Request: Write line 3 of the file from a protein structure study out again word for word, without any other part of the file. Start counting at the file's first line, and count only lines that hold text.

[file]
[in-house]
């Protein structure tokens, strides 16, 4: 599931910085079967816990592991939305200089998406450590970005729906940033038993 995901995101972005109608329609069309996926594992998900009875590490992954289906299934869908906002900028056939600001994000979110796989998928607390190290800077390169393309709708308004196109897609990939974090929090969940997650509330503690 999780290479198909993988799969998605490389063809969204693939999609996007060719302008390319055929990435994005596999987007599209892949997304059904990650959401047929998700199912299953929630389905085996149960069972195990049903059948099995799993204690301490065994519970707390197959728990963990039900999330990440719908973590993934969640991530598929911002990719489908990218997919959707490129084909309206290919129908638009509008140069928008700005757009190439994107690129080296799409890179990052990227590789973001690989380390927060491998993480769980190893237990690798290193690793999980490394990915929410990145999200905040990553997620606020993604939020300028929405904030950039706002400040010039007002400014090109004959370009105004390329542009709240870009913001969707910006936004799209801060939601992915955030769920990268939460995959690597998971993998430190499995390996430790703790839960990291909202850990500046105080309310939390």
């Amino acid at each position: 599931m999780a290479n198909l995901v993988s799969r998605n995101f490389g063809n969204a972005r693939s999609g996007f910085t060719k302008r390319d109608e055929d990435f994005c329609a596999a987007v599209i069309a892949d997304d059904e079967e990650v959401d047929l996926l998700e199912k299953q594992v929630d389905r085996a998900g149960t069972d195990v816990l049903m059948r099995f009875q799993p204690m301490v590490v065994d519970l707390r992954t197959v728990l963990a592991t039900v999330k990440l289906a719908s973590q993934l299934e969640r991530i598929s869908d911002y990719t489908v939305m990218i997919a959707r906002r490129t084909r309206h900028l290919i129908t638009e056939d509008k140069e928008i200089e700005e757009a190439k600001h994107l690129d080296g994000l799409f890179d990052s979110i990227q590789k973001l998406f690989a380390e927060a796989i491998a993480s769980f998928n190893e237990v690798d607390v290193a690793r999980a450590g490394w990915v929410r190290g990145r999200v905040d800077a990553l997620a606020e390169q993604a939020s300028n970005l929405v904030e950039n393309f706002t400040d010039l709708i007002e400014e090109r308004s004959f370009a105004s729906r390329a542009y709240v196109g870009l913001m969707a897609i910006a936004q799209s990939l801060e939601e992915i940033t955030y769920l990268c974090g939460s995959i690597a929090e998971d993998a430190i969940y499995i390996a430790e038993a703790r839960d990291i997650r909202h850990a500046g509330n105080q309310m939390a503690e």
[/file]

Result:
């Amino acid at each position: 599931m999780a290479n198909l995901v993988s799969r998605n995101f490389g063809n969204a972005r693939s999609g996007f910085t060719k302008r390319d109608e055929d990435f994005c329609a596999a987007v599209i069309a892949d997304d059904e079967e990650v959401d047929l996926l998700e199912k299953q594992v929630d389905r085996a998900g149960t069972d195990v816990l049903m059948r099995f009875q799993p204690m301490v590490v065994d519970l707390r992954t197959v728990l963990a592991t039900v999330k990440l289906a719908s973590q993934l299934e969640r991530i598929s869908d911002y990719t489908v939305m990218i997919a959707r906002r490129t084909r309206h900028l290919i129908t638009e056939d509008k140069e928008i200089e700005e757009a190439k600001h994107l690129d080296g994000l799409f890179d990052s979110i990227q590789k973001l998406f690989a380390e927060a796989i491998a993480s769980f998928n190893e237990v690798d607390v290193a690793r999980a450590g490394w990915v929410r190290g990145r999200v905040d800077a990553l997620a606020e390169q993604a939020s300028n970005l929405v904030e950039n393309f706002t400040d010039l709708i007002e400014e090109r308004s004959f370009a105004s729906r390329a542009y709240v196109g870009l913001m969707a897609i910006a936004q799209s990939l801060e939601e992915i940033t955030y769920l990268c974090g939460s995959i690597a929090e998971d993998a430190i969940y499995i390996a430790e038993a703790r839960d990291i997650r909202h850990a500046g509330n105080q309310m939390a503690e």